would not be a sufficient penalty nor would it permit degrees of punishment corresponding to degrees of guilt. This is therefore, an argument from God?s justice to the immortality of the wicked. The guilty conscience demands a state after death for punishment.
This is an argument from God?s justice to the immortality of the wicked, as the preceding was an argument, from God?s love to the immortality of the righteous. ?History defies our moral sense by giving a peaceful end to Sulla.? Louis XV and Madame Pompadour died in their beds, after a life of extreme luxury. Louis XVI and his queen, though far more just and pure, perished by an appalling tragedy. The fates of these four cannot be explained by the wickedness of the latter pair and by the virtue of the former. Alexander the Sixth, the worst of the popes, was apparently prosperous and happy in his iniquities. Though guilty of the most shameful crimes, he was serenely impenitent and to the last of his days, he defied both God and man. Since there is not an execution of justice here, we feel that there must be a ?judgment to come,? such as that which terrified Felix ( <442425>Acts 24:25). Martineau, Study, 2:383-388. Stopford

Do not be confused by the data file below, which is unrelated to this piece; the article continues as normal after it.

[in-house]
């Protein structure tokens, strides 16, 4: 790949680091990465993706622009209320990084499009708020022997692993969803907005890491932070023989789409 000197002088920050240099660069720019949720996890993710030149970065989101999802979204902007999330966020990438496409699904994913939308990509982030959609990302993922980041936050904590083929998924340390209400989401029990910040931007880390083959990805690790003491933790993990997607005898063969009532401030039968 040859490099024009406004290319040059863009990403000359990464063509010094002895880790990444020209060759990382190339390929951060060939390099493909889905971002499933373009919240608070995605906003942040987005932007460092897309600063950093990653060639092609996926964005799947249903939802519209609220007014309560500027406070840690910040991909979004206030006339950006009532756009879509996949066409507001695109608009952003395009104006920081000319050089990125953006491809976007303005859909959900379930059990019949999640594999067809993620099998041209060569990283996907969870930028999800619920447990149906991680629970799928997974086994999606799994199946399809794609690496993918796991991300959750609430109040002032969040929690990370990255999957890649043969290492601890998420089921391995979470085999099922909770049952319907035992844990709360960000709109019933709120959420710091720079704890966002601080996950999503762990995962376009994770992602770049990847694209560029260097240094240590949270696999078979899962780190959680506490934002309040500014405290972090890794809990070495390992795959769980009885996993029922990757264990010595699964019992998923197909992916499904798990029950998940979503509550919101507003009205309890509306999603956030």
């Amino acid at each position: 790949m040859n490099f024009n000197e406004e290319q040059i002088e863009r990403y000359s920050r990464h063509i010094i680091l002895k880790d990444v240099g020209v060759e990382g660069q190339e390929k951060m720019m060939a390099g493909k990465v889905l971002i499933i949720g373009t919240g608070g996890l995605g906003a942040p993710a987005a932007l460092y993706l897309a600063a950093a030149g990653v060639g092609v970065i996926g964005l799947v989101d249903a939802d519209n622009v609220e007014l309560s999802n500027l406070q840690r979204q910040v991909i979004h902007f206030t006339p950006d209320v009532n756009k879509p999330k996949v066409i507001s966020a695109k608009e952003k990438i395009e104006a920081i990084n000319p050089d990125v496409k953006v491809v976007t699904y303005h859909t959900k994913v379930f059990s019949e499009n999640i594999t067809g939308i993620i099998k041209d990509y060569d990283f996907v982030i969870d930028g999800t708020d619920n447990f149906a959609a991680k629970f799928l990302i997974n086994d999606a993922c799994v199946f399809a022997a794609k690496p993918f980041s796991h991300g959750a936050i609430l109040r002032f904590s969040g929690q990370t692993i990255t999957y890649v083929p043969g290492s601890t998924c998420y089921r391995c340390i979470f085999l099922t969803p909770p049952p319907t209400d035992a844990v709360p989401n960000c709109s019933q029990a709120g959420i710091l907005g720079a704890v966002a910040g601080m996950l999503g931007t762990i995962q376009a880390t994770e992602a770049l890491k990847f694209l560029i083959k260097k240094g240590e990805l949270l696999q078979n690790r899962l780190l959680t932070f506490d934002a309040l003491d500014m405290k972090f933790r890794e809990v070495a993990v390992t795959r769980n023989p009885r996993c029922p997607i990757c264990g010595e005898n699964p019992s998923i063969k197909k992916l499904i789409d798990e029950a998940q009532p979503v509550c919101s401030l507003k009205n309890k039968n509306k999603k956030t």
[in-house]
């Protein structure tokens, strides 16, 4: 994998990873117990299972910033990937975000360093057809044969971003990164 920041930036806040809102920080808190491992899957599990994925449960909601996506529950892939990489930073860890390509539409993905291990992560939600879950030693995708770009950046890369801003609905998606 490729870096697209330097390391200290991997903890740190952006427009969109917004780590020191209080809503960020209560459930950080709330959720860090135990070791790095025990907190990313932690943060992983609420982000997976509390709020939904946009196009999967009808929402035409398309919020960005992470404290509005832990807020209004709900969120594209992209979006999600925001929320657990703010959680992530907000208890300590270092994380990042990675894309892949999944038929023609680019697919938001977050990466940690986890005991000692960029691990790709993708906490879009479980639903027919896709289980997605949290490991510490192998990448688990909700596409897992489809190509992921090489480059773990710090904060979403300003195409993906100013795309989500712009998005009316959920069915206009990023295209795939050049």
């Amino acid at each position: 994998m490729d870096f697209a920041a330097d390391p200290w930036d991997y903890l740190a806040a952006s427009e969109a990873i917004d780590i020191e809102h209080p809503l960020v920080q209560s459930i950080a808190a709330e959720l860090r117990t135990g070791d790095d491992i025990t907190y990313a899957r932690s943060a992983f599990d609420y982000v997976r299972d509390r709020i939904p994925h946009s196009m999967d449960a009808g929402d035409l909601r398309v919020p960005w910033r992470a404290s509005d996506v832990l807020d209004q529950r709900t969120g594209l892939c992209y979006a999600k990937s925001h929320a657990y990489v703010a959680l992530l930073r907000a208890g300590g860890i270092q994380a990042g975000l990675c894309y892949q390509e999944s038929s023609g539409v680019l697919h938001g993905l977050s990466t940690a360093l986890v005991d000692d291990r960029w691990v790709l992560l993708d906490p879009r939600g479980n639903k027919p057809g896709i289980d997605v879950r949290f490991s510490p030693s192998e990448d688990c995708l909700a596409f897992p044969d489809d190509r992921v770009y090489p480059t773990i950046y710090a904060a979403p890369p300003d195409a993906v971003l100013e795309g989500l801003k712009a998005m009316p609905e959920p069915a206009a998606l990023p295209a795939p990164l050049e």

A. Brooke, Justice: ?Three men went out one summer night, No care had they or aim, And dined and drank. ?Ere we go home We?ll have,? they said, ?a game.? Three girls began that summer night A life of endless shame, And went through drink, disease, and death As swift as racing flame. Lawless and homeless, foul, they died; Rich, loved and praised, the men: But when they all shall meet with God, And Justice speaks, what then?? See John Caird, Fund. Ideas of Christianity, 2:255-297. G. F. Wilkin, Control in Evolution: ?Belief in immortality is a practical necessity of evolution. If the decisions of today are to determine our eternal destiny, then it is vastly more important to choose and act aright than it is to preserve our earthly life. The martyrs were right. Conscience is vindicated. We can live for the ideal of manhood. Immortality is a powerful reformatory instrument.? Martineau, Study of Religion, 2:388 ? ?If Death gives a final discharge to the sinner and the saint alike, Conscience has told us more lies than it has ever called to their account.? Shakespeare, Henry V, 4:2 ? ?If [transgressors] have defeated the law and outrun native punishment, though they can outstrip men, they have no wings to fly from God?; Henry VI, 2d part, 5:2 ? ?Can we outrun the heavens?? Addison, Cato: ?It must be so, Plato, thou reasonest well. Else whence this pleasing hope, this fond desire, This longing after immortality? Or whence this secret dread and inward horror Of falling into naught? Why shrinks the soul Back on herself and startles at destruction? ?Tis the divinity that stirs within us, ?Tis Heaven itself that points out a hereafter, And intimates eternity to man.?
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